I deeply regret what I did but some good has come out of it. I’m much more confident about dealing with money now. I never want to be separated from my daughter again and, having developed a much healthier relationship with my ex-husband I’d do nothing to jeopardise that. I really feel that I’ve addressed the issues that led to my offending and don’t therefore pose any risk to your organisation.

I’m sure that my experience and qualifications would make me a good fit for your vacancy and I would be happy to provide you with any further information to assist you in making a decision.

Yours sincerely

Amy Foster

Dear Mr Parker,

RE: Application for the post of Care Worker – Self-disclosure statement

I am applying for the post of Care Worker as I believe I have the experience and skills that will enable me to perform the role to a high standard. I have previously volunteered with an organisation working with the homeless and more recently I have been working with young people with physical and mental disabilities.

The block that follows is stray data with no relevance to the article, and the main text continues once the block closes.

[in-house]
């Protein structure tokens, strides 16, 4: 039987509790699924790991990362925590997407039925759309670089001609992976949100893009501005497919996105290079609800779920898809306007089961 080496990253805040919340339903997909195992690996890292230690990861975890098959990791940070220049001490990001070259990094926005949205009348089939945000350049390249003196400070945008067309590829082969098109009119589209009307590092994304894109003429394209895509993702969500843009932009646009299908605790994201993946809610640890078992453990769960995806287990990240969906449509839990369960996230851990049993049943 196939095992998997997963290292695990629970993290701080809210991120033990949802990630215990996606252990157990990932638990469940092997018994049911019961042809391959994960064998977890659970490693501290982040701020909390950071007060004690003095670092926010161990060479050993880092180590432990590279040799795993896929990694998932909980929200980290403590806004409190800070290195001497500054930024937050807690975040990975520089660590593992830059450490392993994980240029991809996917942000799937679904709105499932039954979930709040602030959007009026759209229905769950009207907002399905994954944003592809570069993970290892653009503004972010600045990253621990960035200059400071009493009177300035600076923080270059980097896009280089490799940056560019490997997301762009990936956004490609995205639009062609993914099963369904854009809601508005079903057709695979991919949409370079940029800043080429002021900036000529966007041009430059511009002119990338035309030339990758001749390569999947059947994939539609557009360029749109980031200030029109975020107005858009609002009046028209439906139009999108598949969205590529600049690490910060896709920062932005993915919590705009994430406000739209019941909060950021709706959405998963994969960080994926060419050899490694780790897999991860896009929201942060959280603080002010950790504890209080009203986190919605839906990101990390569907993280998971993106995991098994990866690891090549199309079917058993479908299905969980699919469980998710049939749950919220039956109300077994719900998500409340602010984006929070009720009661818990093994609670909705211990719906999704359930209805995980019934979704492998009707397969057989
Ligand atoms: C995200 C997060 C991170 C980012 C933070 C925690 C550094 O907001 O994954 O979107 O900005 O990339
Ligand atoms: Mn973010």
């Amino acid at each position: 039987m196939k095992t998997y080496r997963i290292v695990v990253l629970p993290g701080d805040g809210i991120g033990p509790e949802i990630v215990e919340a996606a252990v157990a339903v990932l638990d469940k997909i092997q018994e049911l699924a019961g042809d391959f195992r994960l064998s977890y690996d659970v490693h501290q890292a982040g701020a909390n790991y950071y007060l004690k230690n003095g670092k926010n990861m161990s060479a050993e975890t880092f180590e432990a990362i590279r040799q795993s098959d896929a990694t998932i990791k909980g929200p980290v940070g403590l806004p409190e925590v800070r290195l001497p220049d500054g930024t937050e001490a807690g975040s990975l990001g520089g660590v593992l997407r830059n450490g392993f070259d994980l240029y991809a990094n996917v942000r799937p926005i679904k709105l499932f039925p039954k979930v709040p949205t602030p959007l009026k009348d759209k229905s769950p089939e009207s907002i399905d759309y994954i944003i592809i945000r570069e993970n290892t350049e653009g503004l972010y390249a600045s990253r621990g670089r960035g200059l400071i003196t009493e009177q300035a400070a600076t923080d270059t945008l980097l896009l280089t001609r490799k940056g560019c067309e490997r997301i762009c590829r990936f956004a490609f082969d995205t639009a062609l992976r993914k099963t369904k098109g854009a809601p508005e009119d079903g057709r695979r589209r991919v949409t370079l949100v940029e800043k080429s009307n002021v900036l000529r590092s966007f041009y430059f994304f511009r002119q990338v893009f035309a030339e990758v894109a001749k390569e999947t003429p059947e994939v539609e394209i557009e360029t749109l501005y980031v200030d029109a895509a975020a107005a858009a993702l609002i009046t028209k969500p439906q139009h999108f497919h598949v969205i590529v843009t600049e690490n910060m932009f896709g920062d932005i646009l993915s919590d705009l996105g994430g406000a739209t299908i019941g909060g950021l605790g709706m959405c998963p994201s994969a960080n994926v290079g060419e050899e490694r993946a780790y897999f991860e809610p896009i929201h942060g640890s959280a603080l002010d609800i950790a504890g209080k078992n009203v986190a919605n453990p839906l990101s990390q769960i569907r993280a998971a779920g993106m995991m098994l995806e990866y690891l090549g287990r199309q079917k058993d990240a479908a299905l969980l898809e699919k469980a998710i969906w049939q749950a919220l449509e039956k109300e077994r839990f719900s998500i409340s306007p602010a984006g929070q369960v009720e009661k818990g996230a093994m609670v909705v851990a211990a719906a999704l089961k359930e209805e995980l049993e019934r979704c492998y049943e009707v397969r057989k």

In my current role as Disability Support Worker, I am responsible for caring for and supporting clients with physical and mental disabilities. This involves developing personalised support programmes and managing various household and personal care tasks, including cooking, cleaning, shopping and administering medication.

The reason for this letter is that I believe it is important for me to make you aware that I have a number of unspent convictions relating to theft and possession of drugs, the last one being 4 years ago when I received a 12 month custodial sentence for burglary.

My behaviour started to go downhill following the death of my father when I was aged 14. I had a very difficult relationship with my mother who found it hard to deal with her own grief and provided me with no boundaries or supervision. I began truanting from school and fell in with a group of boys who regularly committed minor offences. They were older than me and, to be accepted, I went along with them.